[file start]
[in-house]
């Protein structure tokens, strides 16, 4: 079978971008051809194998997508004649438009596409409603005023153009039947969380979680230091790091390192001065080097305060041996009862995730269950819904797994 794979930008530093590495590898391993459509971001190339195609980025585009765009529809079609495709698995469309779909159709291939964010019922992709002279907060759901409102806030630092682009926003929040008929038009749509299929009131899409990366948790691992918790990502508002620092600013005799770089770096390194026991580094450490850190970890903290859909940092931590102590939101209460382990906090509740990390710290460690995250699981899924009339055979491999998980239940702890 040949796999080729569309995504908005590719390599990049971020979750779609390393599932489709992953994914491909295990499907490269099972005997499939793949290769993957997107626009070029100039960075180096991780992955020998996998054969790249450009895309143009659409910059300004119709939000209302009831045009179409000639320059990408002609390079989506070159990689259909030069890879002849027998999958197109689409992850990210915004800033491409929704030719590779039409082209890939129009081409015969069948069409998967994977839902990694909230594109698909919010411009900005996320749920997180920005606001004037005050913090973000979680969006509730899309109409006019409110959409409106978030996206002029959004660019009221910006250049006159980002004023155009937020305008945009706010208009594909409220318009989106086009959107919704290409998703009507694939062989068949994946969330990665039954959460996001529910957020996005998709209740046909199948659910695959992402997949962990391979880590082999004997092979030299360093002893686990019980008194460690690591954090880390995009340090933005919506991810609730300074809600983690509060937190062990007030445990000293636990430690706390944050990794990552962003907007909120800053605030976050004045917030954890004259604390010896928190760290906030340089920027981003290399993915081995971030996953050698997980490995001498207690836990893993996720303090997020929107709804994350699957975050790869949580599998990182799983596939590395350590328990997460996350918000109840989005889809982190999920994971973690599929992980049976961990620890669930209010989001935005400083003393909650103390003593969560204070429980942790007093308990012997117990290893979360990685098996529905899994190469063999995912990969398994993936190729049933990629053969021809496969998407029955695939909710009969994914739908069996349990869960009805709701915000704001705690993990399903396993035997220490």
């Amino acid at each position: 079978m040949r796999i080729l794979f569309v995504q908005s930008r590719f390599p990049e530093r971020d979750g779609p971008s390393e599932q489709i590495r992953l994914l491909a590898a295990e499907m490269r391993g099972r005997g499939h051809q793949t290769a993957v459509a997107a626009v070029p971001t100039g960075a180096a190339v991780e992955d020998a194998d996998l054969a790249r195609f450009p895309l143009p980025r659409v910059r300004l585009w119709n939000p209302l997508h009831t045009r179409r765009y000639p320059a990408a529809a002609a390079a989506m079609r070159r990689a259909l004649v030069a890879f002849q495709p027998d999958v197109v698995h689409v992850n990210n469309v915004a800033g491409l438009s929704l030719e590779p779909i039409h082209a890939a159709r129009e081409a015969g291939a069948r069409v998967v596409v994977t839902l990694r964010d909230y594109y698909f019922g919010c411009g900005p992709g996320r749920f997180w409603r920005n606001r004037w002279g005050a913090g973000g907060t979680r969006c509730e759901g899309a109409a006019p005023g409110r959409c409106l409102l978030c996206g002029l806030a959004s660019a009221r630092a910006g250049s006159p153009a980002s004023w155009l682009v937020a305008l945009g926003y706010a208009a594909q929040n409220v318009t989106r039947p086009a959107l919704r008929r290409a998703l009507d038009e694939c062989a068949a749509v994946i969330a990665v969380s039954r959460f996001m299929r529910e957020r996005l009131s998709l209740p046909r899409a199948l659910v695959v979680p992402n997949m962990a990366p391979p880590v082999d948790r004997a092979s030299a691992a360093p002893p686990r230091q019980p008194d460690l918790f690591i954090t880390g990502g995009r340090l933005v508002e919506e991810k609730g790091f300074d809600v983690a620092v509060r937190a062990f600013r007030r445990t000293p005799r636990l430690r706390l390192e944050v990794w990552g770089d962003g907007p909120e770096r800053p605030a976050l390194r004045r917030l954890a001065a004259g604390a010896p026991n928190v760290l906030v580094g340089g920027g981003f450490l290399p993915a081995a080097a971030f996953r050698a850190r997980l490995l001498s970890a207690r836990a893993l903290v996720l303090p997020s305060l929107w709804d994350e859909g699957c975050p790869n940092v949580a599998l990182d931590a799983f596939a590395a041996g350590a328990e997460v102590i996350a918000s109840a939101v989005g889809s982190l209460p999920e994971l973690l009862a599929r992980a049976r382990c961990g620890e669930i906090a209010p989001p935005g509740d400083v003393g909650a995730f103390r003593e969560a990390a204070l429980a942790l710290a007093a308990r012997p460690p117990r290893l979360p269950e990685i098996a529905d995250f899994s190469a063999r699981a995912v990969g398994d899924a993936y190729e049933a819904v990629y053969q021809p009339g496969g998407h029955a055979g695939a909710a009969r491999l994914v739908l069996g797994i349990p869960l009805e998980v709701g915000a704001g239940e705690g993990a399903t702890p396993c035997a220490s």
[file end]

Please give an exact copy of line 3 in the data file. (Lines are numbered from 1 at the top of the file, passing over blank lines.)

């Amino acid at each position: 079978m040949r796999i080729l794979f569309v995504q908005s930008r590719f390599p990049e530093r971020d979750g779609p971008s390393e599932q489709i590495r992953l994914l491909a590898a295990e499907m490269r391993g099972r005997g499939h051809q793949t290769a993957v459509a997107a626009v070029p971001t100039g960075a180096a190339v991780e992955d020998a194998d996998l054969a790249r195609f450009p895309l143009p980025r659409v910059r300004l585009w119709n939000p209302l997508h009831t045009r179409r765009y000639p320059a990408a529809a002609a390079a989506m079609r070159r990689a259909l004649v030069a890879f002849q495709p027998d999958v197109v698995h689409v992850n990210n469309v915004a800033g491409l438009s929704l030719e590779p779909i039409h082209a890939a159709r129009e081409a015969g291939a069948r069409v998967v596409v994977t839902l990694r964010d909230y594109y698909f019922g919010c411009g900005p992709g996320r749920f997180w409603r920005n606001r004037w002279g005050a913090g973000g907060t979680r969006c509730e759901g899309a109409a006019p005023g409110r959409c409106l409102l978030c996206g002029l806030a959004s660019a009221r630092a910006g250049s006159p153009a980002s004023w155009l682009v937020a305008l945009g926003y706010a208009a594909q929040n409220v318009t989106r039947p086009a959107l919704r008929r290409a998703l009507d038009e694939c062989a068949a749509v994946i969330a990665v969380s039954r959460f996001m299929r529910e957020r996005l009131s998709l209740p046909r899409a199948l659910v695959v979680p992402n997949m962990a990366p391979p880590v082999d948790r004997a092979s030299a691992a360093p002893p686990r230091q019980p008194d460690l918790f690591i954090t880390g990502g995009r340090l933005v508002e919506e991810k609730g790091f300074d809600v983690a620092v509060r937190a062990f600013r007030r445990t000293p005799r636990l430690r706390l390192e944050v990794w990552g770089d962003g907007p909120e770096r800053p605030a976050l390194r004045r917030l954890a001065a004259g604390a010896p026991n928190v760290l906030v580094g340089g920027g981003f450490l290399p993915a081995a080097a971030f996953r050698a850190r997980l490995l001498s970890a207690r836990a893993l903290v996720l303090p997020s305060l929107w709804d994350e859909g699957c975050p790869n940092v949580a599998l990182d931590a799983f596939a590395a041996g350590a328990e997460v102590i996350a918000s109840a939101v989005g889809s982190l209460p999920e994971l973690l009862a599929r992980a049976r382990c961990g620890e669930i906090a209010p989001p935005g509740d400083v003393g909650a995730f103390r003593e969560a990390a204070l429980a942790l710290a007093a308990r012997p460690p117990r290893l979360p269950e990685i098996a529905d995250f899994s190469a063999r699981a995912v990969g398994d899924a993936y190729e049933a819904v990629y053969q021809p009339g496969g998407h029955a055979g695939a909710a009969r491999l994914v739908l069996g797994i349990p869960l009805e998980v709701g915000a704001g239940e705690g993990a399903t702890p396993c035997a220490s």